TPM News

Pennsylvania Attorney General Tom Corbett has withdrawn his subpoena of Twitter, through which he had been seeking information on the identity of a blogger who was attacking him.

State prosecutors in the Brett Cott case said today, after Cott was sentenced to five years in prison, that the subpoena is no longer necessary. In a memo given to the judge before sentencing, they had argued that Cott should receive a stiffer sentence, in part because he had used the blog "to deflect blame and deny responsibility for his criminal conduct, and to attack and malign the investigative and prosecutorial process which resulted in his conviction."

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National Democrats are gearing up to lose a perennially left-leaning district that the GOP hasn't been able to win since 1988, with the HI-01 special election coming to an end on Saturday. The reason for the loss? Two Democrats are vying for the seat and splitting the vote, allowing for the Republican challenger to sneak in and win.

The loss of the Honolulu-based district will be particularly embarrassing it was the birthplace of President Obama, and he carried it with 70% of the vote in 2008. (John Kerry won 52% of the vote there in 2004 and Al Gore took 55% in 2000.) The seat first became open when Democratic Rep. Neil Abercrombie announced in December that he would resign, in order to focus full time on his campaign for governor. It immediately became clear that there could be a split Democratic vote. The key here is that there is only one Republican running, Honolulu councilman Charles Djou, and two Democrats, former Rep. Ed Case and state Senate President Colleen Hanabusa.

Hawaii special elections for the House do not work like they usually do in other states, where candidates either compete in separate party primaries, or the parties select their candidates through an internal party process. Instead, a single-round election is held in which all the candidates appear together on one ballot, and whoever gets a plurality wins the election. The election has been conducted entirely by mail, and will end tomorrow.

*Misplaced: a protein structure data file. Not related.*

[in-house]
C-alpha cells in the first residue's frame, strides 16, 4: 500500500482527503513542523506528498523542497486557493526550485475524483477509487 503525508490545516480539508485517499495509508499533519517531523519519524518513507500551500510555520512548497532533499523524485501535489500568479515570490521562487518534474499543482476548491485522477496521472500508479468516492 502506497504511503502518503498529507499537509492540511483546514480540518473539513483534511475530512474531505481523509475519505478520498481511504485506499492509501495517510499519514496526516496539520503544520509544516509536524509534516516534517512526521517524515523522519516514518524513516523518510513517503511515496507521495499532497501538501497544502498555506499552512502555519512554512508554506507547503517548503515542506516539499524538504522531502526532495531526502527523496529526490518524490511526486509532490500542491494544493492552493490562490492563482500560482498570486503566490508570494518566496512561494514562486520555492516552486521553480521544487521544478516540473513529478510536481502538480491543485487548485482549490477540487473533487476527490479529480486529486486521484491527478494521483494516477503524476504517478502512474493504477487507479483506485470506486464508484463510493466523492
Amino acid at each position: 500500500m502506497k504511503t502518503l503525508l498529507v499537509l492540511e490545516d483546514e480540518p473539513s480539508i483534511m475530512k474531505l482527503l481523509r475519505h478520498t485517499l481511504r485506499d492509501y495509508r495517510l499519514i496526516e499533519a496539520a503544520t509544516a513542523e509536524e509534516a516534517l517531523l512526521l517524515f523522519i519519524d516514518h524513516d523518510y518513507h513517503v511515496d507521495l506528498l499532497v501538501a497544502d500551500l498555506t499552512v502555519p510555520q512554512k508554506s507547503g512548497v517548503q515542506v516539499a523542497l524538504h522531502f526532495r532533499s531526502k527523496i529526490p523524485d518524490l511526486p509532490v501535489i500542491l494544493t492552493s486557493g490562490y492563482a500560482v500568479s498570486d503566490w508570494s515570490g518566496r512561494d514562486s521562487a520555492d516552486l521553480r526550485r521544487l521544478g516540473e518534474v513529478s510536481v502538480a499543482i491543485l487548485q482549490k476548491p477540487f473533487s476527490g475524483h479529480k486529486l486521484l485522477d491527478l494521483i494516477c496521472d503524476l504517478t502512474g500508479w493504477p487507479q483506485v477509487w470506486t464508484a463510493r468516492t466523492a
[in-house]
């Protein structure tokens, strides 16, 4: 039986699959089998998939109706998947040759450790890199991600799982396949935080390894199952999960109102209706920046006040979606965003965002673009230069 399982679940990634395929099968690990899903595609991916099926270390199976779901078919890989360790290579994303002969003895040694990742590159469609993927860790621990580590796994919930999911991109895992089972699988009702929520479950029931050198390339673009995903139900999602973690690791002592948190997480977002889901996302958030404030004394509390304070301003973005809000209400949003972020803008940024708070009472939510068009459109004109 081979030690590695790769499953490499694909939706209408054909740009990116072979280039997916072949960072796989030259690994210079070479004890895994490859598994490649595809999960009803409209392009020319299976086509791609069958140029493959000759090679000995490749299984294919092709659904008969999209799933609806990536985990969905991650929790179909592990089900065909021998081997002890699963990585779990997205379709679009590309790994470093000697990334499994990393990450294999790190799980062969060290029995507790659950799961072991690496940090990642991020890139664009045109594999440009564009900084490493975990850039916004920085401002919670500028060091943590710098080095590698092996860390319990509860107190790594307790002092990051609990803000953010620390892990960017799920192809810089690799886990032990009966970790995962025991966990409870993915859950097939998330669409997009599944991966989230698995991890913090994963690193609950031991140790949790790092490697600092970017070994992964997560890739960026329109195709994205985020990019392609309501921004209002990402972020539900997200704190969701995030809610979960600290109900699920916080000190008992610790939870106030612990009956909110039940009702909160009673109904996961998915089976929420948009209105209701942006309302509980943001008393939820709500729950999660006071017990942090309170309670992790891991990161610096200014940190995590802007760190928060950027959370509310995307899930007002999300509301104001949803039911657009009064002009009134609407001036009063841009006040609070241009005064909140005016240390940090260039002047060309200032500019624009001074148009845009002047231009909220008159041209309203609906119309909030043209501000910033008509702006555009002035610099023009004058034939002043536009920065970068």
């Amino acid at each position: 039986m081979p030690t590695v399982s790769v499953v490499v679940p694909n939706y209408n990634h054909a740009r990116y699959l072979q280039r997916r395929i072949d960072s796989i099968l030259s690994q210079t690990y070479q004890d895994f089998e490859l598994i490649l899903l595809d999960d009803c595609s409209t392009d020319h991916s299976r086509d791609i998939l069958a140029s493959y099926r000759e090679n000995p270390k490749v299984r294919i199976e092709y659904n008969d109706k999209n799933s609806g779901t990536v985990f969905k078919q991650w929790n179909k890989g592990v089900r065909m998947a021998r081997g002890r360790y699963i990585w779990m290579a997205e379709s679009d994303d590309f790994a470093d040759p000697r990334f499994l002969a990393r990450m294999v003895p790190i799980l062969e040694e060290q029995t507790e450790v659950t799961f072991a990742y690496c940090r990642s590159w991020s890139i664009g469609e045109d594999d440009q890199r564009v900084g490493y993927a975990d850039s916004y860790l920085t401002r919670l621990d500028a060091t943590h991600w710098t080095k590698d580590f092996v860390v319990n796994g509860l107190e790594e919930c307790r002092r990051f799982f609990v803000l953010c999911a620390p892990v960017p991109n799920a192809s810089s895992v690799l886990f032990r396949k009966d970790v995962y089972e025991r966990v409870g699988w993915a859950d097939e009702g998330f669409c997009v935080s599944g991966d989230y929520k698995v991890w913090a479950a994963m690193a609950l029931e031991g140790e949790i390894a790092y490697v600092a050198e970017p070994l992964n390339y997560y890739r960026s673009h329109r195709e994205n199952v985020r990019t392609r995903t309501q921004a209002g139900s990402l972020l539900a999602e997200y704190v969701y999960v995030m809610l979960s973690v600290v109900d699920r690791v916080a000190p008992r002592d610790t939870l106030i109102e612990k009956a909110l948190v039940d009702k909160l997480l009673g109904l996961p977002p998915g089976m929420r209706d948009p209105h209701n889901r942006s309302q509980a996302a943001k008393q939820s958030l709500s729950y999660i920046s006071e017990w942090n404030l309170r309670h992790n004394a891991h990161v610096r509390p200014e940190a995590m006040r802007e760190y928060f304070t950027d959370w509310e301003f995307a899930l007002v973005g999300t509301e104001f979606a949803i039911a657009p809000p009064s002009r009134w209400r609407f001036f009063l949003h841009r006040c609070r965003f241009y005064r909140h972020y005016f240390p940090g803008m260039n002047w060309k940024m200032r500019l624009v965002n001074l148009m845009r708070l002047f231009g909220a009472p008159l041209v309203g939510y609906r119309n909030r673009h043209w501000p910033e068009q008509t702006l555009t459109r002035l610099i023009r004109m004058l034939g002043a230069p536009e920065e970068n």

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At the end of a rocky week, newly chosen Senate nominee Rand Paul (R-KY) has canceled a planned interview on NBC's "Meet the Press" citing exhaustion. It's only the third cancellation from a major guest in 62 years, the show's Executive Producer Betsy Fischer said in an interview this afternoon.

"It is a big deal when somebody cancels an appearance," she said.

Fischer and host David Gregory have been attempting to convince Paul's press secretary and campaign manager since the Paul camp scrapped the interview this afternoon. They first arranged the Sunday show interview on Wednesday after he won the party nomination Tuesday night. Fischer said Paul's press secretary said he was exhausted.

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Nadeam Elshami, spokesman for Speaker of the House Nancy Pelosi (D-CA) released the following statement today on financial reform: